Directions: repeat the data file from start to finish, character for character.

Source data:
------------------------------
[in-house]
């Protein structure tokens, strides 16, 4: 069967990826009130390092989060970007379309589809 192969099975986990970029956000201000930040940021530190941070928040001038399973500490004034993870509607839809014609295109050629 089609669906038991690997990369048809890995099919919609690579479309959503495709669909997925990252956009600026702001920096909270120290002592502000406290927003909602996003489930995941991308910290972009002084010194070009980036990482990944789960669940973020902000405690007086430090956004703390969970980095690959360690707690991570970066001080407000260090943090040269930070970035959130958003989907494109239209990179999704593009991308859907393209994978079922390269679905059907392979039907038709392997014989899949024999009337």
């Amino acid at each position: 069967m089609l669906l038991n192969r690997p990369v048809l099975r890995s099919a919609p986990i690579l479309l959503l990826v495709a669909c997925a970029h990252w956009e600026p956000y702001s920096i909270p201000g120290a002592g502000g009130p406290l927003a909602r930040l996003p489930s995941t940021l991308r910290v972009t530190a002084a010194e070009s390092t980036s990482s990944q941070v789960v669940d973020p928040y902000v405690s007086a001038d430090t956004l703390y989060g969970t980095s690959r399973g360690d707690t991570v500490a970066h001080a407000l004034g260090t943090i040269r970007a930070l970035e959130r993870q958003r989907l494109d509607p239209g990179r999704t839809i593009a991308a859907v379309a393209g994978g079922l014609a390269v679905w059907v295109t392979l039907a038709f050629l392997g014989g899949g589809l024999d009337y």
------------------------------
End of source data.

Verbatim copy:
[in-house]
């Protein structure tokens, strides 16, 4: 069967990826009130390092989060970007379309589809 192969099975986990970029956000201000930040940021530190941070928040001038399973500490004034993870509607839809014609295109050629 089609669906038991690997990369048809890995099919919609690579479309959503495709669909997925990252956009600026702001920096909270120290002592502000406290927003909602996003489930995941991308910290972009002084010194070009980036990482990944789960669940973020902000405690007086430090956004703390969970980095690959360690707690991570970066001080407000260090943090040269930070970035959130958003989907494109239209990179999704593009991308859907393209994978079922390269679905059907392979039907038709392997014989899949024999009337």
């Amino acid at each position: 069967m089609l669906l038991n192969r690997p990369v048809l099975r890995s099919a919609p986990i690579l479309l959503l990826v495709a669909c997925a970029h990252w956009e600026p956000y702001s920096i909270p201000g120290a002592g502000g009130p406290l927003a909602r930040l996003p489930s995941t940021l991308r910290v972009t530190a002084a010194e070009s390092t980036s990482s990944q941070v789960v669940d973020p928040y902000v405690s007086a001038d430090t956004l703390y989060g969970t980095s690959r399973g360690d707690t991570v500490a970066h001080a407000l004034g260090t943090i040269r970007a930070l970035e959130r993870q958003r989907l494109d509607p239209g990179r999704t839809i593009a991308a859907v379309a393209g994978g079922l014609a390269v679905w059907v295109t392979l039907a038709f050629l392997g014989g899949g589809l024999d009337y």